How to set System properties in JBoss / WildFly ?

In this tutorial we will cover how to load System Properties from applications running on WildFly Application Server.

There are mainly three strategies to load System Properties in WildFly:

  1. Add the System Properties as JVM arguments to the start up script
  2. Include the Properties in WildFly Configuration
  3. Include the Properties in a module of the application server

Let’s see them all in detail.

Setting System Properties as JVM arguments

This is the simplest option and works as any other Java application. You can add the System Property MSG to the start up script of WildFly as follows:

$ ./standalone.sh -DMSG=Hello

This option is recommended in limited use cases. It is used more often as a tweak to the application server’s system properties.

Setting System Properties to WildFly configuration

The other option requires that you either add your system property directly into the configuration file or use the CLI. Let’s see first the configuration file approach:

In the Standalone mode,  the change will go into standalone.xml
In the Domain mode, the change will go into domain.xml
Add the system-properties  element right after the extensions element.

<extensions>
  . . .
</extensions>

<system-properties>
        <property name="my.project.dir" value="/home/francesco"/>
</system-properties>

System properties can be read/written as well using the CLI:

$ ./bin/jboss-cli.sh  
[standalone@localhost:9999 /] /system-property=foo:add(value=bar)
[standalone@localhost:9999 /] /system-property=foo:read-resource
{
    "outcome" => "success",
    "result" => {"value" => "bar"}
}

How to load properties from a folder

If you want to load your System Properties from a folder, it is recommended to place your property file in a module and use that module in your application.

Let’s see how to do it. Place the property file (say file.properties) in the “bin” folder of the application server and launch the jboss-cli.sh:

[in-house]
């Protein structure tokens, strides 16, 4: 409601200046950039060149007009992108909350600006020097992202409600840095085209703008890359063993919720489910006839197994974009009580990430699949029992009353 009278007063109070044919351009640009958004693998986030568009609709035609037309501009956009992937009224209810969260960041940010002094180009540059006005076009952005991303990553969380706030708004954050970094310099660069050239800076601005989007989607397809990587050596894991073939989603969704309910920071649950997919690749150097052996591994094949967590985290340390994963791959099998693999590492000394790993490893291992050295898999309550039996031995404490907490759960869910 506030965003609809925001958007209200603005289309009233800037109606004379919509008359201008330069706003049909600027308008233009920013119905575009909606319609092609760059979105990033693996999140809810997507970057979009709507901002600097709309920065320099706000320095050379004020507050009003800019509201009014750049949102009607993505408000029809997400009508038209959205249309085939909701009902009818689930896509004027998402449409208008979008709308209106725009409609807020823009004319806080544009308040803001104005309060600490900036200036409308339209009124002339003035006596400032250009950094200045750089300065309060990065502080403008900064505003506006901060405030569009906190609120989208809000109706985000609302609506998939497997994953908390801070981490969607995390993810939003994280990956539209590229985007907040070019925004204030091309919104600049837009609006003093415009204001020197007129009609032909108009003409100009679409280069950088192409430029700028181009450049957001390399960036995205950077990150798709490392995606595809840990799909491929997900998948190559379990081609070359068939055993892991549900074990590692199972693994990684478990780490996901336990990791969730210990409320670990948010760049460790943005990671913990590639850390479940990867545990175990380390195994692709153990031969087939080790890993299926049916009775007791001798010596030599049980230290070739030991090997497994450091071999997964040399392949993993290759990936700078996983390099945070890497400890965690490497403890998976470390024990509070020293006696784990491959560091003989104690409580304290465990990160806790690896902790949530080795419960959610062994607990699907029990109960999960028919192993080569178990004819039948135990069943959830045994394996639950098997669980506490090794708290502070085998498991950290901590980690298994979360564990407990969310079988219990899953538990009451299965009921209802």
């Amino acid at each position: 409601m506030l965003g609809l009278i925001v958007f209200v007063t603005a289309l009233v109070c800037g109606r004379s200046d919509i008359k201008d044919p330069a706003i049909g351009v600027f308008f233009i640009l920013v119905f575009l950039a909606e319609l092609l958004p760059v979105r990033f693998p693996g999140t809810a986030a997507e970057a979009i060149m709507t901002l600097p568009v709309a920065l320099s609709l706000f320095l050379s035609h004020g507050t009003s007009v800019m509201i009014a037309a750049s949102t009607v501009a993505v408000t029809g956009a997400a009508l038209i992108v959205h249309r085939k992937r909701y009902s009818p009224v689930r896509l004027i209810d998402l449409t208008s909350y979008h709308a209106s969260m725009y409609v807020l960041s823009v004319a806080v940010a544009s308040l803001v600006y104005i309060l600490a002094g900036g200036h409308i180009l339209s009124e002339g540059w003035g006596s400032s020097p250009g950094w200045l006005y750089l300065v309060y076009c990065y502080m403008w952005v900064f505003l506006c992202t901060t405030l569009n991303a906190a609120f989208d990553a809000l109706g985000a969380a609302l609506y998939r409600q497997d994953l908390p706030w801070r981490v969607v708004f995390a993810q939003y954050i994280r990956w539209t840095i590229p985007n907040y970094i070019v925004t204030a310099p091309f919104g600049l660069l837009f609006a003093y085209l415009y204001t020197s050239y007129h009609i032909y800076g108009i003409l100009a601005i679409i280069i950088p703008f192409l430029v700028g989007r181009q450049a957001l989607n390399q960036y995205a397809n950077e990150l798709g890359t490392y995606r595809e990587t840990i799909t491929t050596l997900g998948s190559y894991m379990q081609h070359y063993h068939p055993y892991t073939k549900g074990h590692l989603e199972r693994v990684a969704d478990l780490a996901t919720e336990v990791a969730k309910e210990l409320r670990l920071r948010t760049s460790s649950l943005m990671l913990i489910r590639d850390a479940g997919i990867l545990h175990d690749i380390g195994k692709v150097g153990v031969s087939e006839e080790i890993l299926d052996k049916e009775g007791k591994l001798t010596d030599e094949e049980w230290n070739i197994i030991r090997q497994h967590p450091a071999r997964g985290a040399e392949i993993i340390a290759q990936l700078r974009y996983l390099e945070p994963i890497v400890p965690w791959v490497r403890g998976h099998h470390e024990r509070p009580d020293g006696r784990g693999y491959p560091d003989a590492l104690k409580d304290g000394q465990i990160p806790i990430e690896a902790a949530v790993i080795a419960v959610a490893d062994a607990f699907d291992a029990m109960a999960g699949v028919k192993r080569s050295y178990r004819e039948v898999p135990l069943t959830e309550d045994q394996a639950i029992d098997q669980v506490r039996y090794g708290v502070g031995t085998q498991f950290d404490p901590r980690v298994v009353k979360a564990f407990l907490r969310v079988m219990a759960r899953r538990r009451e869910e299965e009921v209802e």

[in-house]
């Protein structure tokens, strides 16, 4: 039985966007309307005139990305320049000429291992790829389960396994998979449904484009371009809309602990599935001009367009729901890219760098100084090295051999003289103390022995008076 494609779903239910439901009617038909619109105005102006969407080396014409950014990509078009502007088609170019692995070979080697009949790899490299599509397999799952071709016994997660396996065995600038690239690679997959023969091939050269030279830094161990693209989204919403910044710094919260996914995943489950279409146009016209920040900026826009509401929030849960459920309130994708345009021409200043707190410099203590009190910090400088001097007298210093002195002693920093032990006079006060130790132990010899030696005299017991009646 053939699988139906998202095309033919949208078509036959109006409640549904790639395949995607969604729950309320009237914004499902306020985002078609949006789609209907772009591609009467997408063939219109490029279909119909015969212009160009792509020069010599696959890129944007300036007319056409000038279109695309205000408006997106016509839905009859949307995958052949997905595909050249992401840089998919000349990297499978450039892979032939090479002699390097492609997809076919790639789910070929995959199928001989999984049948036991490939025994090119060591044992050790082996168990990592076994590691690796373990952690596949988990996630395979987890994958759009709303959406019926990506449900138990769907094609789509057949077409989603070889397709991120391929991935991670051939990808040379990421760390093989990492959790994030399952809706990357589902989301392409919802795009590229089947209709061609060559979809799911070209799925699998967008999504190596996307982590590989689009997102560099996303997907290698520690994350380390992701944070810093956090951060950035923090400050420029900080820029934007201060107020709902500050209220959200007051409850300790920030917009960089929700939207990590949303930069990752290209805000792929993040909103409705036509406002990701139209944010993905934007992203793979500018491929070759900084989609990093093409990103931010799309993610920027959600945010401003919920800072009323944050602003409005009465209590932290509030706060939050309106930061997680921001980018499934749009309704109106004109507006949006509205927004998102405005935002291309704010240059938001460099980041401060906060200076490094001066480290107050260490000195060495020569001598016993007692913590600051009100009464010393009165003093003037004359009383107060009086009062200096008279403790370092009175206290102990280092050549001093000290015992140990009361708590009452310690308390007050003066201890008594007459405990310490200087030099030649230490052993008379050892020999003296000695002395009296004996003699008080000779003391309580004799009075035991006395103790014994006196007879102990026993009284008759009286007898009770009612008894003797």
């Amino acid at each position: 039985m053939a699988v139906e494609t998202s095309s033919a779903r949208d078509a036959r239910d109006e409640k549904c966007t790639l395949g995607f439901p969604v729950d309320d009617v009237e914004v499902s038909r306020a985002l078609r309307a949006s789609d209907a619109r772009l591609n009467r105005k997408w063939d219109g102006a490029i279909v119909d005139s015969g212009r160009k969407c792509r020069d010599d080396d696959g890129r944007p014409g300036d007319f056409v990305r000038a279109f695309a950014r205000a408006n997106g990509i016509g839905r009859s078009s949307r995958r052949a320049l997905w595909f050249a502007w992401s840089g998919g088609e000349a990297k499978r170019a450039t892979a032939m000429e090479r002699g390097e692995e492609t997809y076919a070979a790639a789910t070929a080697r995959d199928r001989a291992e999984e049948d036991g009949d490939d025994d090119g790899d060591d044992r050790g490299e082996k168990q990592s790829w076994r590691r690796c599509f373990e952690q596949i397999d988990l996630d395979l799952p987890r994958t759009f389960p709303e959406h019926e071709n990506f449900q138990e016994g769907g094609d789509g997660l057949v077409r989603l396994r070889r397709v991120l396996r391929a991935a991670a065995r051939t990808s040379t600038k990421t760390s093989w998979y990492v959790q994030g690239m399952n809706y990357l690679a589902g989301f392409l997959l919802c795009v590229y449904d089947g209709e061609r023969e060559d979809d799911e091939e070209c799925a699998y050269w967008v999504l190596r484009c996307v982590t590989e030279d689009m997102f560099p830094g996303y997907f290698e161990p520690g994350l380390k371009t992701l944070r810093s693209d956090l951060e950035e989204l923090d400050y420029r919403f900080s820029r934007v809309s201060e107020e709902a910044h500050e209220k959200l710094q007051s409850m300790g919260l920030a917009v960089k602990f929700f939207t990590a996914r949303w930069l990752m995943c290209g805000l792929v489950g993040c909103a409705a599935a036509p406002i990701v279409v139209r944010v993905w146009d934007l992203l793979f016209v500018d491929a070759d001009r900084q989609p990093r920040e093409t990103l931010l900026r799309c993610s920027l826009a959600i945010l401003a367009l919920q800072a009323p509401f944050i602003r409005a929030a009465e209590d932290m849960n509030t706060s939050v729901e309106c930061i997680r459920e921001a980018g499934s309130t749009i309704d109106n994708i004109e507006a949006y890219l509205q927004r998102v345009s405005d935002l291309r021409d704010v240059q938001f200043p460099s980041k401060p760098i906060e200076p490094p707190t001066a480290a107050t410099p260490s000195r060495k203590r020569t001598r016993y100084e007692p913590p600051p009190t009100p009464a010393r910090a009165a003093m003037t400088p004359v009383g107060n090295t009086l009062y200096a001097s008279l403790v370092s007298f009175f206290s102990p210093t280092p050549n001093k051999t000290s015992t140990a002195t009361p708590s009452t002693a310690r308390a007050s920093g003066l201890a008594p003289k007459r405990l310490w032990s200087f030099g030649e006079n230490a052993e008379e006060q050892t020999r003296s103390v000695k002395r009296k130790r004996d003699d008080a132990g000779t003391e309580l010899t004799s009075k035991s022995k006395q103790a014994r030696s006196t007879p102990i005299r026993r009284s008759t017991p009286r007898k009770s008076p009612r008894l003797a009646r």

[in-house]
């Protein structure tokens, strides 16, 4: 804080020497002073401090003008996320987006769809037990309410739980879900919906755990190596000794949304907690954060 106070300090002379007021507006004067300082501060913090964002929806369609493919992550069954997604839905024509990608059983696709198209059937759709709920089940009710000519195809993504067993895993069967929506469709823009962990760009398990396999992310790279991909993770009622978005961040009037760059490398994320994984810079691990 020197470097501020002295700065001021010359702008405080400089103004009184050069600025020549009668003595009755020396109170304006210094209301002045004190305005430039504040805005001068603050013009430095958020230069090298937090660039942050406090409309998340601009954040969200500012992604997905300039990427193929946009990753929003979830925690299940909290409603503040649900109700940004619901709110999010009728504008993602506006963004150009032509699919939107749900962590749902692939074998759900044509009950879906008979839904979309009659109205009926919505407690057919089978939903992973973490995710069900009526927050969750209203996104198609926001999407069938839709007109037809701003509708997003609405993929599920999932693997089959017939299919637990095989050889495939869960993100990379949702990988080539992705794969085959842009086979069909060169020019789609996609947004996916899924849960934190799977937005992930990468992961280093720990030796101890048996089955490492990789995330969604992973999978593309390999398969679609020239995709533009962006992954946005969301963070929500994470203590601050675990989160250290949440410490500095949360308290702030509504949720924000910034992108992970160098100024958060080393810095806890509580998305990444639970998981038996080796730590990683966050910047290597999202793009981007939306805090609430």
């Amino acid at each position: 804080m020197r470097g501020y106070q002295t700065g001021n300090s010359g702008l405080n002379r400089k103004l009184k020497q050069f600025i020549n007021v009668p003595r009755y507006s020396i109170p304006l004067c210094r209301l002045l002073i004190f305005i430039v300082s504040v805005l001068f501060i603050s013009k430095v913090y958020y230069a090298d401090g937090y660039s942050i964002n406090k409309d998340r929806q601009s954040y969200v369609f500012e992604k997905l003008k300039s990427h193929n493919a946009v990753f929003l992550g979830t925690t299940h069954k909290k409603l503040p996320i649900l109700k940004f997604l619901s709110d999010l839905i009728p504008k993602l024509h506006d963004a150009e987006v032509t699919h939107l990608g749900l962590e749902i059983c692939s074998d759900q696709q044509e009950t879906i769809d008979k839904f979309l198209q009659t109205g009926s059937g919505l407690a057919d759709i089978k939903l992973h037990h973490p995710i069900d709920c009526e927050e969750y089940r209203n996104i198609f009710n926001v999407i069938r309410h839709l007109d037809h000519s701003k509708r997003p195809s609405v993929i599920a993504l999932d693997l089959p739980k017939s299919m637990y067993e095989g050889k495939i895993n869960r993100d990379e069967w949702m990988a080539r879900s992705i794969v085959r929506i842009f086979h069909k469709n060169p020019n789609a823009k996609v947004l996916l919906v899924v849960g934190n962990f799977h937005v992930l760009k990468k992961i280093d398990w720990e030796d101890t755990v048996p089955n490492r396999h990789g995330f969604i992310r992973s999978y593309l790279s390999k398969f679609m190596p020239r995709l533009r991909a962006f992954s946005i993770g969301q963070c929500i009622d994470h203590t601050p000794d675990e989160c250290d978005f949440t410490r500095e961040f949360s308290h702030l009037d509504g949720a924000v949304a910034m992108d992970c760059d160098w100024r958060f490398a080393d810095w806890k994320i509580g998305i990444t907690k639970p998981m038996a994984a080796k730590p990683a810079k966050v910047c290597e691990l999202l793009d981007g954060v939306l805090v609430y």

$ jboss-cli.sh

Execute the following command:

module add --name=configuration --resources=file.properties

The following configuration will be created under the “modules” folder:

configuration/
└── main
    ├── file.properties
    └── module.xml

As you can see, our module named “configuration” has been defined. The file module.xml contains the list of resources available in that module:

<?xml version='1.0' encoding='UTF-8'?>

<module xmlns="urn:jboss:module:1.1" name="configuration">
    <resources>
        <resource-root path="file.properties"/>
    </resources>
</module>

Now, if you want to use this module at application level, you can add it to your jboss-deployment-structure.xml:

<jboss-deployment-structure>
  <deployment>
      <dependencies>
         <module name="configuration" export="TRUE"/>
      </dependencies>
    </deployment>
</jboss-deployment-structure>

As an alternative, if the property file is shared between multiple applications, you can include it in the list of global modules, within your server configuration:

<subsystem xmlns="urn:jboss:domain:ee:1.0" >            
  <global-modules>
    <module name="configuration" slot="main" />            
  </global-modules>
</subsystem>

When the Property file is available as module, to load it, you can use the following code:

    Properties props = new Properties();
 
        try {
            java.io.InputStream stream = Thread.currentThread().getContextClassLoader().getResourceAsStream("file.properties");
            // Read the Properties file
            props.load(stream);
 
        } catch (IOException e) {
            e.printStackTrace();
        }
    }

JBoss AS 4-5-6

One cool way to add a list of System properties to JBoss is the Properties MBean Service.
In the deployment folder look for “properties-service.xml“. (if you don’t have it in your release you can create it at any time) :

Now add your properties either in the URLList Attribute or in the Properties Attribute:

<server>
<mbean code="org.jboss.varia.property.SystemPropertiesService" 
     name="jboss:type=Service,name=SystemProperties">
 
    <attribute name="URLList">
      http://somehost/some-location.properties,
      ./conf/somelocal.properties
    </attribute>

    <attribute name="Properties">
       property1=This is the value of my property
       property2=This is the value of my other property
    </attribute>
   
</server>

As you can see the The “URLList” is a comma-separated list of URL strings from which to load properties file-formatted content while the “Properties” is a specification of multiple property name=value pairs

Now you can access your properties with standard:

System.getProperty("property1");